As anticipated, Helen Mirren received best actress as the British monarch Elizabeth II in "The Queen," Forest Whitaker won best actor as the infamous Ugandan dictator Idi Amin in "The Last King of Scotland," and Jennifer Hudson earned supporting actress for her film debut in the musical "Dreamgirls."
The evening, however, was filled with many surprises. Alan Arkin won supporting actor for "Little Miss Sunshine" over heavily favored Eddie Murphy for "Dreamgirls." "Little Miss Sunshine" also won original screenplay for first-time scribe Michael Arndt. And the dancing penquin fable "Happy Feet" upset Pixar/Disney's "Cars" for animated feature.
The Mexican gothic fantasy "Pan's Labyrinth" finished second behind "The Departed" with three Oscars, including for cinematography, yet lost the foreign language film award to Germany's thriller "The Lives of Others." And the three nominated songs from "Dreamgirls" were passed over in favor of rock singer Melissa Etheridge's "I Need to Wake Up" from the documentary "An Inconvenient Truth."
Here's a blow by blow recap of the action:
5:32 p.m. -- Candid, fun clips of nominees in all the categories. When asked why he didn't win for "Lawrence of Arabia," Peter O'Toole stares at the camera and simply says, "Somebody else did." Alan Arkin says "Losing builds character." Screenwriter Peter Morgan of "The Queen" quipped, "Any sexual thought about the queen is a treasonable thought." Eddie Murphy just stared at the camera.
5:35 p.m. -- The nominees stand up in the auditorium, a record 177 artists and craftsman, applauding themselves and one another.
5:36 p.m. -- Ellen DeGeneres walks on stage wearing a burgundy velvet pantsuit and white boots. A bald Jack Nicholson applauds DeGeneres. "This has been a dream of mine since I was a little girl," she says. "I've always wanted to host the Academy Awards. I assume for you in the audience it was a dream come true for you as well. Let that be a lesson to you kids out there: Aim lower."
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5:39 p.m.-- DeGeneres, who sounds congested, says, "You don't know who's going to win unless you're British and then you know you have a pretty good shot."
5:41 p.m. -- DeGeneres talks with Abigail Breslin. "She's filled with joy and hope." Then to eight-time nominee Peter O'Toole: "You know what they say, 'third time's the charm.' "
5:44 p.m. -- DeGeneres with tambourine in hand leads a choir of African-American gospel singers down the aisle of the Kodak, celebrating the nominees.
5:45 p.m. -- Nicole Kidman, dressed in a red gown replete with a big bow at her shoulder, and Daniel "James Bond" Craig present the night's first Oscar for art direction to Eugenio Caballero and Pilar Revuelta for the gothic Spanish fantasy "Pan's Labyrinth."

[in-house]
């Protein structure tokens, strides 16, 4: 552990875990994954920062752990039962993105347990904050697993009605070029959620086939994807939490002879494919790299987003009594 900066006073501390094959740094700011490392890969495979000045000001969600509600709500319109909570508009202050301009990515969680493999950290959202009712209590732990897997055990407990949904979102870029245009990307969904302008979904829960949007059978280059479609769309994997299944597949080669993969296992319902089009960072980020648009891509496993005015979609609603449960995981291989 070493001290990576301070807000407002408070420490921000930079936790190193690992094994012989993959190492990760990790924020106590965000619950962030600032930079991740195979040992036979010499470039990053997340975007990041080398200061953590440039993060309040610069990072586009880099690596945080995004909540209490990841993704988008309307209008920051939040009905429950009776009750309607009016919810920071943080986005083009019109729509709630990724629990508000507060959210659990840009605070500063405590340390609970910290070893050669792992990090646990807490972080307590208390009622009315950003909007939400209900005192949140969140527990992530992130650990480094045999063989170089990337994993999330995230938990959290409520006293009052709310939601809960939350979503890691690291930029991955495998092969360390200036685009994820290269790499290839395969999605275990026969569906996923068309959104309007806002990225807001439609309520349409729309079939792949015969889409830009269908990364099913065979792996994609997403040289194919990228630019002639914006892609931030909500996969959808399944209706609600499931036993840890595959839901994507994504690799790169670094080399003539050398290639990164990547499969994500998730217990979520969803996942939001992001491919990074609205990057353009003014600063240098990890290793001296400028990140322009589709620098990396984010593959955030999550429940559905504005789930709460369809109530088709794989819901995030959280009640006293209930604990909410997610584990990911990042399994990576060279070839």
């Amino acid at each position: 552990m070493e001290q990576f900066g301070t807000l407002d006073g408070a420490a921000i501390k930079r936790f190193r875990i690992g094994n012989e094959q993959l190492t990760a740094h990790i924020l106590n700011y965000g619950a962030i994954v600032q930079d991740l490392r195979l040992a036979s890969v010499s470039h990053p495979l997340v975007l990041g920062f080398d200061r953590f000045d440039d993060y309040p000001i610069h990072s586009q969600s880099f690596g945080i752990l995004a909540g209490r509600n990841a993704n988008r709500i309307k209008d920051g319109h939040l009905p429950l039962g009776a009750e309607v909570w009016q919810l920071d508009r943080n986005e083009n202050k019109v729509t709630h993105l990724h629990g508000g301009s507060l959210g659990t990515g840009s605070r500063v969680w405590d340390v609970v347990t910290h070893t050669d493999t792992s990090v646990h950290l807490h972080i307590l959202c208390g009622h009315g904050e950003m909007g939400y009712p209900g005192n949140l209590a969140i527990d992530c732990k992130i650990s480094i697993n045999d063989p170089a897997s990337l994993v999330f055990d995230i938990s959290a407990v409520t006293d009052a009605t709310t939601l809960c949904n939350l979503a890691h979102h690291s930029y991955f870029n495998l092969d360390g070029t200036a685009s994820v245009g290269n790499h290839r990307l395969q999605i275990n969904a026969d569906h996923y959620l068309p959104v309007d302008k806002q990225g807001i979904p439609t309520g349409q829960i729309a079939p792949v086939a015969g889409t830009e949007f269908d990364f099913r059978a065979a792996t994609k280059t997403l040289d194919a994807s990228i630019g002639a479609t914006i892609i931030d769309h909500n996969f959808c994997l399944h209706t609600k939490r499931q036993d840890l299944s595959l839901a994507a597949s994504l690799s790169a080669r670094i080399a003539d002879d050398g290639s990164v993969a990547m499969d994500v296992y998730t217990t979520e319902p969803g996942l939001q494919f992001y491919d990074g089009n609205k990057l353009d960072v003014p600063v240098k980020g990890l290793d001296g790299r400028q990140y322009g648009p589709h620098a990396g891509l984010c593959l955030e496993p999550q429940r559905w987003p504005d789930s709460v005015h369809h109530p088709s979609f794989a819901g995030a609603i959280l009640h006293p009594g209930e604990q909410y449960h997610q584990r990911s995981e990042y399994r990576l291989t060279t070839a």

5:49 p.m. -- Maggie Gyllenhaal recaps the scientific and technical awards, which she hosted Feb. 10 in Beverly Hills.
5:53 p.m. Will Ferrell, with extremely curly hair, sings "a comedian at the Oscars is the saddest man of all." Jack Black joins him in the musical number, lamenting that the Oscars traditionally ignore comedies. John C. Reilly stands up in the audience and jumps on stage as the trio sing about the roles they'll take to win an award, including Ferrell singing that he'll lose 40 pounds to play Ralph Nader. Then the trio announced the nominees for best makeup.
5:58 p.m. --John C. Reilly announces the winners for best makeup are David Marti and Montse Ribe for "Pan's Labyrinth."
6 p.m. -- DeGeneres gossips with a stagehand backstage that Judi Dench won't be here tonight, saying, "She's having 'knee surgery' -- on her eyes." Then she introduces Abigail Breslin and Jaden Christopher Syre Smith, who introduces the nominees for animated short film. The winner is Torill Kove for "The Danish Poet."
6:03 p.m. -- Abigail Breslin and Jaden Christopher Syre Smith also present the award for best live action short to "West Bank Story," a comedy musical about Israelis and Palestinians directed by Ari Sandel.
6:06 p.m. -- A clip screened of the nominated "Letters from Iwo Jima," narrated by nominated director Clint Eastwood.
6:11 p.m. -- DeGeneres introduces the Hollywood Film Chorale Sound Effects Choir, which proceeds to make noises of tires screeching, showers, birds, wind, helicopters whirling, and airplanes taking off while clips of these are screened behind them. Steve Carell and Greg Kinear of "Little Miss Sunshine" present the award for sound editing to Alan Robert Murray and Bub Asman for the World War II drama "Letters from Iwo Jima." Murray's father was a Marine veteran of the famous island battle.